Day 3 concluded the meeting by taking a look ahead, building on what we had discussed in the first two days to examine how we might truly build on the shoulders of giants. Bruce Levell, VP Emerging Technologies and Chief Scientist Geology at Shell kicked off the session with an excellent, far reaching and thought provoking look ahead at what technology is offering both as an opportunity and a threat. Don Gautier (USGS) followed with a thoughtful overview of Arctic resources and their challenges. The presentations were concluded with two excellent papers on new frontiers from Tom Fletcher (Anadarko) on their offshore Mozambique gas discoveries and Ian Cloke (Tullow) on their successes in Uganda. Both offered further testimony how independents can succeed where Majors might fear to tread!! The meeting was brought to a close with a final panel session that reflected on the three days and what we had seen and learned. The challenge of future technology and accessing future resources figured prominently. There was also debate about building a business at scale through exploration success - this clearly demands deep knowledge and capability as well as an ability to take informed risks – patience and determination are also important.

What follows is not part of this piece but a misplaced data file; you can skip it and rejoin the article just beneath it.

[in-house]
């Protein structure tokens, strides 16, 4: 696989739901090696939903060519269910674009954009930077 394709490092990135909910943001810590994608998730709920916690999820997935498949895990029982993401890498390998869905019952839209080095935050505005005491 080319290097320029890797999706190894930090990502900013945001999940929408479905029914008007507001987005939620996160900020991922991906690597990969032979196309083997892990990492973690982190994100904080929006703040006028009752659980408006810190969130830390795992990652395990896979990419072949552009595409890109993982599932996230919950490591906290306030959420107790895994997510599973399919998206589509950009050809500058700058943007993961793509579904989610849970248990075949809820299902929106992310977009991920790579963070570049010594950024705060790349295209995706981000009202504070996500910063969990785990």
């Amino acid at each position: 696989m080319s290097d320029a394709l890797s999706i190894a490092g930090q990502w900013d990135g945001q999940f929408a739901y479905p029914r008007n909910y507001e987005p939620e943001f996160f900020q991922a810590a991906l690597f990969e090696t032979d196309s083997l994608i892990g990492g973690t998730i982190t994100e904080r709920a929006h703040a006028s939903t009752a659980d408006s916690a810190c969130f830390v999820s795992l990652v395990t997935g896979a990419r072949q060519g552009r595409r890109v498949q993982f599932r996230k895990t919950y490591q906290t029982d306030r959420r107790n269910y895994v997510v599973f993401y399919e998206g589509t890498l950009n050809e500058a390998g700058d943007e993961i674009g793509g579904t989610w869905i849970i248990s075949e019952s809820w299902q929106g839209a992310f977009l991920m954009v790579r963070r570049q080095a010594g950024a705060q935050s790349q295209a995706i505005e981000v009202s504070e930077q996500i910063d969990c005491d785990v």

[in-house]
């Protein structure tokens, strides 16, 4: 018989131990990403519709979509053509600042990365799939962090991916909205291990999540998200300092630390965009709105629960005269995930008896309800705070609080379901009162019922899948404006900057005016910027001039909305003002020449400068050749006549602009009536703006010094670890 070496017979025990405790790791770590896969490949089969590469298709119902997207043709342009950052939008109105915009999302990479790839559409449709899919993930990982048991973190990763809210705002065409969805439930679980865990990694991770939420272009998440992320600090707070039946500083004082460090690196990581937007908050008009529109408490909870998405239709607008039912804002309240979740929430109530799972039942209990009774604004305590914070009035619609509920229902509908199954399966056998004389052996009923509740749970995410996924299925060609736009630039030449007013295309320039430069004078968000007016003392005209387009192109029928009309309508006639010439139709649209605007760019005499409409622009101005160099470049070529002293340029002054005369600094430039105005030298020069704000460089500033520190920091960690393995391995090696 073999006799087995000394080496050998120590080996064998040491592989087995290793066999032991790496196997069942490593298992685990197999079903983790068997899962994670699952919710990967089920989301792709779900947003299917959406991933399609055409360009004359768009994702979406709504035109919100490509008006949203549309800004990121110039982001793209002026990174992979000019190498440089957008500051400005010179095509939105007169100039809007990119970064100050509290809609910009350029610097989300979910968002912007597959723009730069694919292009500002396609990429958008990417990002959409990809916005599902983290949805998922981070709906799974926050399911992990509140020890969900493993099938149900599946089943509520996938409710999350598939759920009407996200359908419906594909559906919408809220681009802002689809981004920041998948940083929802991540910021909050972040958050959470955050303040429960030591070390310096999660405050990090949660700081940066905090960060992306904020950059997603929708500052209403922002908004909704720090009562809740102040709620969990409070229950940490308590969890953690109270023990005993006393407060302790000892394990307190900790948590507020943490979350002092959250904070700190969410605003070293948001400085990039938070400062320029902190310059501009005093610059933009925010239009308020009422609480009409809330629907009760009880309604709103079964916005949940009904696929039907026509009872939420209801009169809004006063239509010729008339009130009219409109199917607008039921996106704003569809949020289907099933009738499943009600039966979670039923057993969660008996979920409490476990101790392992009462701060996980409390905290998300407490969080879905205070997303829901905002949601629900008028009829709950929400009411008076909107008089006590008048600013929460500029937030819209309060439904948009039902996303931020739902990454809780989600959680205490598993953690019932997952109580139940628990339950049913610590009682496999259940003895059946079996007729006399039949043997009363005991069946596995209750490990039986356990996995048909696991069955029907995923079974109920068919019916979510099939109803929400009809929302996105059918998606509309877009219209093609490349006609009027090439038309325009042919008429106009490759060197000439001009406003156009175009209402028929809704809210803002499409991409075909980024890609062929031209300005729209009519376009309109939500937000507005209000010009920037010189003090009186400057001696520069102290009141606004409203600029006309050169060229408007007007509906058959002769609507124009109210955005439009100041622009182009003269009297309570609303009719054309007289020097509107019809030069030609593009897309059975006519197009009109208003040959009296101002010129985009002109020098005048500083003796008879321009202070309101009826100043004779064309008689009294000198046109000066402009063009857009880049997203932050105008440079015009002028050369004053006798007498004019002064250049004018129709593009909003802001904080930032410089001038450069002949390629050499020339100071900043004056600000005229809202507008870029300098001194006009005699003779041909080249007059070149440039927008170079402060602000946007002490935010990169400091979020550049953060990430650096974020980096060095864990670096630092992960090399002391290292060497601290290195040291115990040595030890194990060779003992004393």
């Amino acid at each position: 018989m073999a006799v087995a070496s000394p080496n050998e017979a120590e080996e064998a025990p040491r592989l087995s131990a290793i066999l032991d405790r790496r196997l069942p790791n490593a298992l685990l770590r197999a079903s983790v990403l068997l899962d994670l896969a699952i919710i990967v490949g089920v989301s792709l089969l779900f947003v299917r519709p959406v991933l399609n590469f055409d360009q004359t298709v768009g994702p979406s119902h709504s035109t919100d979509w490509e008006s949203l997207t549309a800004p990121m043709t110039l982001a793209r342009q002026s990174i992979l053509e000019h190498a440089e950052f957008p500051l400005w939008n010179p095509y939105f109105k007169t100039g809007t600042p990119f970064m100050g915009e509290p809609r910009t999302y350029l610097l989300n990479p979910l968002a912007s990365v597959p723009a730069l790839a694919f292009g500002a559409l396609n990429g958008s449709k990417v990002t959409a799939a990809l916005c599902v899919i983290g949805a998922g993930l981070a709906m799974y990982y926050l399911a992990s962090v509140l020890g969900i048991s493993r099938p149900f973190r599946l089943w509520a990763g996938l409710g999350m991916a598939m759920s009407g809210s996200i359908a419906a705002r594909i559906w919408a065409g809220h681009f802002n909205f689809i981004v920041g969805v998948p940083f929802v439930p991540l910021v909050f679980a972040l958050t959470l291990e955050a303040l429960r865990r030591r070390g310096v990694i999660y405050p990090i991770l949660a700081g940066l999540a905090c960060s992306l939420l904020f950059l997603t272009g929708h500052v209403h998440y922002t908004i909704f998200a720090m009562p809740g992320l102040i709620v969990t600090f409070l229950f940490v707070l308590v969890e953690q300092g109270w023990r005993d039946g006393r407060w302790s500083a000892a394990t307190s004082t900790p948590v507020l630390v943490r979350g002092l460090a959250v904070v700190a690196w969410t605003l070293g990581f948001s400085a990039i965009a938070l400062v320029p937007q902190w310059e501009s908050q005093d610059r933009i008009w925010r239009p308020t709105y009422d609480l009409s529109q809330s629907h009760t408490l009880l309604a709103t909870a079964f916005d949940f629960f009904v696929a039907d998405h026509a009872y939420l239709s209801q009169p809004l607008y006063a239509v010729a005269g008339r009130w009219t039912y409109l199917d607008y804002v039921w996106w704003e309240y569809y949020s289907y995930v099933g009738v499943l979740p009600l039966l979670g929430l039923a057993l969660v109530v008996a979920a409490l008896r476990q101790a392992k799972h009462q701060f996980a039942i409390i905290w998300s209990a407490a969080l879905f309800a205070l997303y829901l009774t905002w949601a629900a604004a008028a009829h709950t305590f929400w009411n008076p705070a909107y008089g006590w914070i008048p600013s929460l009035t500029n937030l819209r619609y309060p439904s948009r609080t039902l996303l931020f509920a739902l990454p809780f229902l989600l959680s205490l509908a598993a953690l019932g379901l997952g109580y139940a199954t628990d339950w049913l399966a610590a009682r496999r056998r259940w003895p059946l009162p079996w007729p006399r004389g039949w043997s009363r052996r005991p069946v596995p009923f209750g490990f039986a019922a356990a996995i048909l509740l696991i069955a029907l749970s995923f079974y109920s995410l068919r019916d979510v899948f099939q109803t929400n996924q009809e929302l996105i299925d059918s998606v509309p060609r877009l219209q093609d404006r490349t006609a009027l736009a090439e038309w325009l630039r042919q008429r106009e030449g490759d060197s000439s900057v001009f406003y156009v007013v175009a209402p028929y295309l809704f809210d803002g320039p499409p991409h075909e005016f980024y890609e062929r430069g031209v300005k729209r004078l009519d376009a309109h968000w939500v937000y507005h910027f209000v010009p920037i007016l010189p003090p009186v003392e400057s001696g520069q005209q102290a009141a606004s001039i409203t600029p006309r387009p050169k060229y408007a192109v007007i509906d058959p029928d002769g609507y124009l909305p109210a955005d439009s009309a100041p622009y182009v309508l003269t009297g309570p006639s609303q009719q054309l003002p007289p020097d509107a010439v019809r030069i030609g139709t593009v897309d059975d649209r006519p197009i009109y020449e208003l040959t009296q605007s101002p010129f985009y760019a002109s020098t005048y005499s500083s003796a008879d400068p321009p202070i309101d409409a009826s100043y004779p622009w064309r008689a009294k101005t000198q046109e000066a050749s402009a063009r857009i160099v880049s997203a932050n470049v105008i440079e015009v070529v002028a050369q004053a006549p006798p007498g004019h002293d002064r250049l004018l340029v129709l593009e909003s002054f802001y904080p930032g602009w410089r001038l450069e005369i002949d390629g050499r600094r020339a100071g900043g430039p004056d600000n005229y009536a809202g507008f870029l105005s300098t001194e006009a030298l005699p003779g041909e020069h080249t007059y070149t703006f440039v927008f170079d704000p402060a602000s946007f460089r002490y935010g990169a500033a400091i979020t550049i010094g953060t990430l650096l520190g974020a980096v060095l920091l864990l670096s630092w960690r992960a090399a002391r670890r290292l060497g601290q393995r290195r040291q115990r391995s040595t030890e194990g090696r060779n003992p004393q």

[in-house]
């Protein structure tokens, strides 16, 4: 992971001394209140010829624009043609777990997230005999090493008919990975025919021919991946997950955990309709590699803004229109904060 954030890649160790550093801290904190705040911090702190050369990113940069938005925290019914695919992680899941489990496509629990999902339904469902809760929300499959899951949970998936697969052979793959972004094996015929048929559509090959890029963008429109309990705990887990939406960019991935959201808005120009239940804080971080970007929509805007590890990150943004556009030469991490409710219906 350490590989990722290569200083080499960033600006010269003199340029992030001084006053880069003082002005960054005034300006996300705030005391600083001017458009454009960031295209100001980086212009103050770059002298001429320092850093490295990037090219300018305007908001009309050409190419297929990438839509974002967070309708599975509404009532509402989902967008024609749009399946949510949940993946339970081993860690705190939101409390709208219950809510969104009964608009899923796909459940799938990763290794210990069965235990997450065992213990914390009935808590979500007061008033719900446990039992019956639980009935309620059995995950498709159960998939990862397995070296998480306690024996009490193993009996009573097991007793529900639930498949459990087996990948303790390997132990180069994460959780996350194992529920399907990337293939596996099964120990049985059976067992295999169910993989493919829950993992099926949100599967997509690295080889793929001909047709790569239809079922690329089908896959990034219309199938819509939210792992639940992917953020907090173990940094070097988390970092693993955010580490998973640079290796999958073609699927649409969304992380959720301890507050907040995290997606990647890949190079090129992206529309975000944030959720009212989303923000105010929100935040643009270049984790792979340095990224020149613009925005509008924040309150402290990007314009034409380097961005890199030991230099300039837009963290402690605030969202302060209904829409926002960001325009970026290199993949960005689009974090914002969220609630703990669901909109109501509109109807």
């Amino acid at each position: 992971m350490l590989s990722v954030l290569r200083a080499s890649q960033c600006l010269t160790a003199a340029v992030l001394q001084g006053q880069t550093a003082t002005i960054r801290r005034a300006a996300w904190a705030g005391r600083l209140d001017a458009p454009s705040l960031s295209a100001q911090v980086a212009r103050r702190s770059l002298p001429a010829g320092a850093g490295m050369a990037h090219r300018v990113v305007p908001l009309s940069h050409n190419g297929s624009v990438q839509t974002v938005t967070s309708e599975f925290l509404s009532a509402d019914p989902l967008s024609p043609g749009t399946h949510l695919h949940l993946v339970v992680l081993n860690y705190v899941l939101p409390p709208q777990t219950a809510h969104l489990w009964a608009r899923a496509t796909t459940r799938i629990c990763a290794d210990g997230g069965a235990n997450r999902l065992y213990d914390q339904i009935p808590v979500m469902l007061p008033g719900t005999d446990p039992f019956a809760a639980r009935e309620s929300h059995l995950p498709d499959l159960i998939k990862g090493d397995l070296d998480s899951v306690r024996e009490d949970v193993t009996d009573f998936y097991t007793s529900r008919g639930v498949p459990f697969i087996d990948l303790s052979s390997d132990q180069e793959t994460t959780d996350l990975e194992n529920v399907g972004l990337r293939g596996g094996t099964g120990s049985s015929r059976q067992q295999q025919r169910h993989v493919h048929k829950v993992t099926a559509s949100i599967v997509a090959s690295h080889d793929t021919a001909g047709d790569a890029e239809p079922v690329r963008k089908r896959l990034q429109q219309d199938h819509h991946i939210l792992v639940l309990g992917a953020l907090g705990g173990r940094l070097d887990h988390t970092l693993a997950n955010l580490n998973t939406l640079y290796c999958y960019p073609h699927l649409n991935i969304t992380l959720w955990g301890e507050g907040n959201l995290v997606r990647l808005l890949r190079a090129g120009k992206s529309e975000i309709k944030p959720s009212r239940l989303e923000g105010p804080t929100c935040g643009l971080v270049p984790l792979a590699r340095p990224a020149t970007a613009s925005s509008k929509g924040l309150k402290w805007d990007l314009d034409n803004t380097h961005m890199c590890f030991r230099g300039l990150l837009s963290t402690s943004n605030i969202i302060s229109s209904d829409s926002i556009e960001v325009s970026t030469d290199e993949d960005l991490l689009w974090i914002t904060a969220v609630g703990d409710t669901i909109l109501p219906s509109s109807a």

Overall, when we reflect back on the meeting and its highlights, I am sure that many will recognise what a unique opportunity it offered to learn and network with many of the key players in the industry. The constant hum and energy of discussion at the breaks, the thoughtful debates and the high quality presentations and discussion all contributed to a highly successful event. A large number of the participants commented on the uniqueness of the event and how it rated as one of the best that they had ever attended – no small feat and an outstandingsuccess for the Petroleum Group in its 30th birthday year. Very rarely do we get the opportunity to focus, share and discuss this in such a collaborative way. It left many of us with some deep thinking about how we can continue to build on the shoulders of the giants who preceded us and also continue to create a great legacy for those who will follow us.